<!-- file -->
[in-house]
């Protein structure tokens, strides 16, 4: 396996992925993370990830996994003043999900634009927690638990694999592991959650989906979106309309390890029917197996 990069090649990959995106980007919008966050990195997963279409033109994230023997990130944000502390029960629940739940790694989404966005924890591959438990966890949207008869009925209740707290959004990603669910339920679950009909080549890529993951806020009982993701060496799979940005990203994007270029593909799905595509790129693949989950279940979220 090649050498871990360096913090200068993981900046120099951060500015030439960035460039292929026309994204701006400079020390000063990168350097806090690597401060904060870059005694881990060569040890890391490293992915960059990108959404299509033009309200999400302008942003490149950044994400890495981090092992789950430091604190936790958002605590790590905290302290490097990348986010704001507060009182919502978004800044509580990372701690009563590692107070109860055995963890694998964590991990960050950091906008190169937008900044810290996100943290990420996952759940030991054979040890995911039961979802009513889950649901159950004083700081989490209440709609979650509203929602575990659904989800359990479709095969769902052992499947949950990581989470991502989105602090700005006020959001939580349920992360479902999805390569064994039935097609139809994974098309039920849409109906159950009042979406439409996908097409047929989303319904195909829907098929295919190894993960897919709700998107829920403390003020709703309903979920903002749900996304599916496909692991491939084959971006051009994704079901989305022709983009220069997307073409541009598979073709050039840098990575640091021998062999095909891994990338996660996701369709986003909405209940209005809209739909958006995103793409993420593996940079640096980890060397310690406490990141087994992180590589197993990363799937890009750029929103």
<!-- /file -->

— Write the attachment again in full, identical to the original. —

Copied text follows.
[in-house]
């Protein structure tokens, strides 16, 4: 396996992925993370990830996994003043999900634009927690638990694999592991959650989906979106309309390890029917197996 990069090649990959995106980007919008966050990195997963279409033109994230023997990130944000502390029960629940739940790694989404966005924890591959438990966890949207008869009925209740707290959004990603669910339920679950009909080549890529993951806020009982993701060496799979940005990203994007270029593909799905595509790129693949989950279940979220 090649050498871990360096913090200068993981900046120099951060500015030439960035460039292929026309994204701006400079020390000063990168350097806090690597401060904060870059005694881990060569040890890391490293992915960059990108959404299509033009309200999400302008942003490149950044994400890495981090092992789950430091604190936790958002605590790590905290302290490097990348986010704001507060009182919502978004800044509580990372701690009563590692107070109860055995963890694998964590991990960050950091906008190169937008900044810290996100943290990420996952759940030991054979040890995911039961979802009513889950649901159950004083700081989490209440709609979650509203929602575990659904989800359990479709095969769902052992499947949950990581989470991502989105602090700005006020959001939580349920992360479902999805390569064994039935097609139809994974098309039920849409109906159950009042979406439409996908097409047929989303319904195909829907098929295919190894993960897919709700998107829920403390003020709703309903979920903002749900996304599916496909692991491939084959971006051009994704079901989305022709983009220069997307073409541009598979073709050039840098990575640091021998062999095909891994990338996660996701369709986003909405209940209005809209739909958006995103793409993420593996940079640096980890060397310690406490990141087994992180590589197993990363799937890009750029929103």